3 Reasons to Pull the Plug on Zynga Stock

Competitive threats make it less likely for ZNGA stock to address disappointing metrics

From the get-go, mobile-gaming specialist Zynga (NASDAQ:ZNGA) has at least some justification for its explosive ride this year. Over recent decades, video games have transitioned from a niche hobby into a multi-billion-dollar industry. Today, watching other people play video games is an actual, viable market. Such broad enthusiasm naturally bolsters the case for Zynga stock.

3 Reasons to Pull the Plug on Zynga Stock
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At the same time, though, critics openly wonder when enough is enough. On a year-to-date basis, ZNGA stock has skyrocketed over 37%. Not only that, shares didn’t really suffer the ignominy that sullied traditional gaming companies like Electronic Arts (NASDAQ:EA) or Activision Blizzard (NASDAQ:ATVI) in 2018. Last year, ZNGA basically broke even.

Like many other investors, I’m attracted to the gaming sector’s wide-ranging opportunities. Mobile games alone generated nearly $49 billion in 2017. According to industry experts, this entertainment platform will increase at a compound annual growth rate of almost 20% through 2026. But the question of course is whether this fact alone will drive Zynga stock higher.

You’d think it would. However, ZNGA stock has a history of volatile trading. Recent trades suggest that a fundamental turnaround is coming. On the other hand, Zynga has failed to live up to the hype surrounding its initial public offering.

Caught between taking a risk versus playing it safe, I’m choosing the latter. Here are three reasons why you should pocket your profits from Zynga stock:

ZNGA has Many Competitors

When Zynga first launched as an organization, it harnessed a rising tide. Even if some of its games didn’t resonate with audiences, it was one of the few mobile specialists in town.

Today, you can’t say that anymore. I’d even go so far as to say Zynga, and to some extent ZNGA stock, is an afterthought. Primarily, this is due to massive competition.

The mobile gaming space is getting crowded. The enormous popularity of free-to-play (FTP), multi-platform shooting game Fortnite dramatically altered the gaming landscape. Electronic Arts released Apex Legends, a Fortnite competitor, to rave reviews and downloads. Both of these are available on mobile and will draw some dollars away from more traditional mobile games.

Then there’s a refocused Glu Mobile (NASDAQ:GLUU), or Activision-Blizzard and their card game Hearthstone and their ownership of King. There are simply a lot of names trying their hand at mobile games these days.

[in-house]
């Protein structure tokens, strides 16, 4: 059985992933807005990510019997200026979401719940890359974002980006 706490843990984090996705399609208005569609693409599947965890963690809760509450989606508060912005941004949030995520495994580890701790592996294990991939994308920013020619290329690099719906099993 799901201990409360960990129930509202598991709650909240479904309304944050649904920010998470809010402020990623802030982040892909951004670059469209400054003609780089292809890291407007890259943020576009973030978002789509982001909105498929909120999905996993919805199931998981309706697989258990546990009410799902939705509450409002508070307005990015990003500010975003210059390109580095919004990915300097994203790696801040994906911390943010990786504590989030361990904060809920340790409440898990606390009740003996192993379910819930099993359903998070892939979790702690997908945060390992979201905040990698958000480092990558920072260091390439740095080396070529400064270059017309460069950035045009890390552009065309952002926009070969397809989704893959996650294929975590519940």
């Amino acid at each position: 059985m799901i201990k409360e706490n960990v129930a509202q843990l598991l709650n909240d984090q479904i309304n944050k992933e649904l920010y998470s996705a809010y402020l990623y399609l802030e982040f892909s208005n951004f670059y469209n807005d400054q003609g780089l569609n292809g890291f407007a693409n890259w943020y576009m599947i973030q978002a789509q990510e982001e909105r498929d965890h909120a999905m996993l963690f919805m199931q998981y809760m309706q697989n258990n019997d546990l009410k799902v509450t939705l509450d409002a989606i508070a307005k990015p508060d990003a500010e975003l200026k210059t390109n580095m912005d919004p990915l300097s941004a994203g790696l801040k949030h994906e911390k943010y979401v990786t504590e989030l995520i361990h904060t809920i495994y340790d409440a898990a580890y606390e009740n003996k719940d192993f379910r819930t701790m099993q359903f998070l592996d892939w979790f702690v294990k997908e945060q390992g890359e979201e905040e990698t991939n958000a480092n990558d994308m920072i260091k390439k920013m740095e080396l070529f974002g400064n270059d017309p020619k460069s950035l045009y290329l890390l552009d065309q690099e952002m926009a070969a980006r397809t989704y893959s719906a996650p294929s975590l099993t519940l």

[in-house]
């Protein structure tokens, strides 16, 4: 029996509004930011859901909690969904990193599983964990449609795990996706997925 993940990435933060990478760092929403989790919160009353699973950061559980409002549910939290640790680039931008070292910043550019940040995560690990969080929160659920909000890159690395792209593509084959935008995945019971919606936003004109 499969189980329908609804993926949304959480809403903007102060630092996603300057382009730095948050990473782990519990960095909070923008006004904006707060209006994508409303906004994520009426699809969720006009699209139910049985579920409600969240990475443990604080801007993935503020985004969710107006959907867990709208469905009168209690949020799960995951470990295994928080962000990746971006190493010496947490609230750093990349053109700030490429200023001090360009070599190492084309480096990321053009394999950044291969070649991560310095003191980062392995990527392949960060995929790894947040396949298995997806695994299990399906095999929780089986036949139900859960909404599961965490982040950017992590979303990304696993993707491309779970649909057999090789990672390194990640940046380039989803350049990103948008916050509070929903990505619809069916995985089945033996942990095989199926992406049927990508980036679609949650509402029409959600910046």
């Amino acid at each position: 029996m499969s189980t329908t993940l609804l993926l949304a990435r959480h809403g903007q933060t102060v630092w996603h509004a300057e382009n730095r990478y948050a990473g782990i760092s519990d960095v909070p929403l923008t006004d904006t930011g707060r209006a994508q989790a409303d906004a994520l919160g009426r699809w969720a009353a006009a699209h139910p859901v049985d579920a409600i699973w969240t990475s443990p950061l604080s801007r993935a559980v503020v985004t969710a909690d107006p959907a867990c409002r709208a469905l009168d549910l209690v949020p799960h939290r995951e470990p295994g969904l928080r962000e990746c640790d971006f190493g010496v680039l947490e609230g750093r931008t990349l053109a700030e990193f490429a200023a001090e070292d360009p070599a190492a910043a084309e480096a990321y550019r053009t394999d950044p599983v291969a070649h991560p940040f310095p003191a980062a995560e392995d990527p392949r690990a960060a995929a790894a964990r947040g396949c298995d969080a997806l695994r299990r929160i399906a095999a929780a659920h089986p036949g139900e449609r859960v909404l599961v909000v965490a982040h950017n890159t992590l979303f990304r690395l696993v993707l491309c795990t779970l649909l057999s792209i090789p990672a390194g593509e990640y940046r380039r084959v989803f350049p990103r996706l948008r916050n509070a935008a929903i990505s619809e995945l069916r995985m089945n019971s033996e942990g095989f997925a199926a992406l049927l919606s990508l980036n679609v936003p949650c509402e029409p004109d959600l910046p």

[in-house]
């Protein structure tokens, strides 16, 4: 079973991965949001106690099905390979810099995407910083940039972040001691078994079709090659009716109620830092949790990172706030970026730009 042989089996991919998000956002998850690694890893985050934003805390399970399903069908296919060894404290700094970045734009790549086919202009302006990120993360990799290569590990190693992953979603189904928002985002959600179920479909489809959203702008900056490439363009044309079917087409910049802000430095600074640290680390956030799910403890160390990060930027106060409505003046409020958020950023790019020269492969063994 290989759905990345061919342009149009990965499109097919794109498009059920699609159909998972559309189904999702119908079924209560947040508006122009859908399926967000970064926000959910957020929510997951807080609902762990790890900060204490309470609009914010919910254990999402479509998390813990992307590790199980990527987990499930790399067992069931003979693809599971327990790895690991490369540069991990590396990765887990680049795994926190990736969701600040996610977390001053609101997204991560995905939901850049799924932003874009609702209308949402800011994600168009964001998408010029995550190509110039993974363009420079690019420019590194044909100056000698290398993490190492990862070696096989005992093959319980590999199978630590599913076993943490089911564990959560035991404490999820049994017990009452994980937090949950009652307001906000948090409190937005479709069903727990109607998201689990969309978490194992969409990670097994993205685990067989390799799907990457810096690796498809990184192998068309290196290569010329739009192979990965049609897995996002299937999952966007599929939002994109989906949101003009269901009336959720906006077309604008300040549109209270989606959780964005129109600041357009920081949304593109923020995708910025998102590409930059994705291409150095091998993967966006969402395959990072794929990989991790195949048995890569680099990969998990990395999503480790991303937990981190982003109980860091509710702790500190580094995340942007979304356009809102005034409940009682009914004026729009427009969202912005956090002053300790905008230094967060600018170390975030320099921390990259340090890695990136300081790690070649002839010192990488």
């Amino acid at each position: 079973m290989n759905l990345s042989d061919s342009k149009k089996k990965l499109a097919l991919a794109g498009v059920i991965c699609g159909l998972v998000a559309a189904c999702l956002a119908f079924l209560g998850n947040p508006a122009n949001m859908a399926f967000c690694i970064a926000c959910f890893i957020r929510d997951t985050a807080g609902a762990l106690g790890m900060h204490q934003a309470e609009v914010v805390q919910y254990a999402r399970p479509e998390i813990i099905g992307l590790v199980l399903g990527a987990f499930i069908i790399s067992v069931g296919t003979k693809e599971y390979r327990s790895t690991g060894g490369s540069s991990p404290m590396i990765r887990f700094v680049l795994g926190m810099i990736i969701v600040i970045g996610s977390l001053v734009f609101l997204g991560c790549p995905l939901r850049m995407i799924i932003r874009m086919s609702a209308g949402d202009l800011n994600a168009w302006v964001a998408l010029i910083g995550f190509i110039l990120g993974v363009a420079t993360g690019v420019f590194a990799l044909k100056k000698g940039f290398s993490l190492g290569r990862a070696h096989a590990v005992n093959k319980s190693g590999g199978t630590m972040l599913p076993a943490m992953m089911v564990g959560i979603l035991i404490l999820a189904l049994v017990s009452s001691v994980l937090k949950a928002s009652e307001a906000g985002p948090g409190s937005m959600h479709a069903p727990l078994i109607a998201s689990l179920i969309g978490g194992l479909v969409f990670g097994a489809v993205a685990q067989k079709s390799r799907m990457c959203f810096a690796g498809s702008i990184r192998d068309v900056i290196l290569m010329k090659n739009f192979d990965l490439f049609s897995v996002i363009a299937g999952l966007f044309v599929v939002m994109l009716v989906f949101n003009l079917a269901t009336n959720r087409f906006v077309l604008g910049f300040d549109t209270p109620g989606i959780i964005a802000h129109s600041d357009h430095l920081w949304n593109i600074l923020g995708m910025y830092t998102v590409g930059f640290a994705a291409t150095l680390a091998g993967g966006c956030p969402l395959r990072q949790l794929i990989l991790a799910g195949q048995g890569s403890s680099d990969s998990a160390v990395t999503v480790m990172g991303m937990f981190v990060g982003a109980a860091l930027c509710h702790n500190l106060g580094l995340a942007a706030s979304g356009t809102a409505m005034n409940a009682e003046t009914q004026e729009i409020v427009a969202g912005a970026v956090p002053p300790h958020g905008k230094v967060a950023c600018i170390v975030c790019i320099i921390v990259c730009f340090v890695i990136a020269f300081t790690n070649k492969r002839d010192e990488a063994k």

Revenues Don’t Justify Zynga Stock

Whenever I see an investment shoot for the moon, I almost always stay away. The exception is if a good reason exists to buy into the enormous strength. Usually, this involves supportive fundamentals that justify the bullishness.

But with Zynga stock, I’m not getting a good read. Back in 2017, I can see through hindsight why investors bought into the mobile-gaming firm. Quarterly revenue growth on a year-over-year basis increased notably at that time, averaging over 16%. In 2016, sales growth averaged a loss of nearly 3%.

But last year, revenue growth for ZNGA stock slipped again, this time to 5.3%. This isn’t the kind of progress that I’m looking for in an organization. However, that’s not the main point. My argument is that I don’t want to pay a premium for Zynga when its growth trajectory is negative.

User Growth Disappoints for ZNGA stock

Mobile-game operators thrive on popularity and engagement. Since they’re not selling a console or physical apparatus, they must make their money elsewhere. Usually, this translates to app sales and advertising.

The former point is self-explanatory: you can’t win if no one is downloading your games. Here, advertising revenue helps to fill any fiscal gaps. However, most advertisers don’t like to broadcast to empty screens. If an organization like Zynga wants to stay relevant and solvent, they’ve got to bring in the numbers.

However, the company has failed to gain traction with audiences despite several years in the business. Back in the fourth quarter of 2012, Zynga had an average daily active user (DAU) count of 56 million. In Q4 of last year, average DAUs dropped to 22 million.

What’s even more startling is that this number hasn’t improved much since Q2 2015. During that quarter, DAUs averaged 21 million.

Ultimately, ZNGA stock is a risky proposition. Shares are rising, but revenue growth and DAUs aren’t following suit. Additionally, fierce competition will make Zynga less likely to address these vulnerabilities.

As of this writing, Josh Enomoto did not hold a position in any of the aforementioned securities.


Article printed from InvestorPlace Media, https://investorplace.com/2019/04/3-reasons-pull-the-plug-zynga-stock/.

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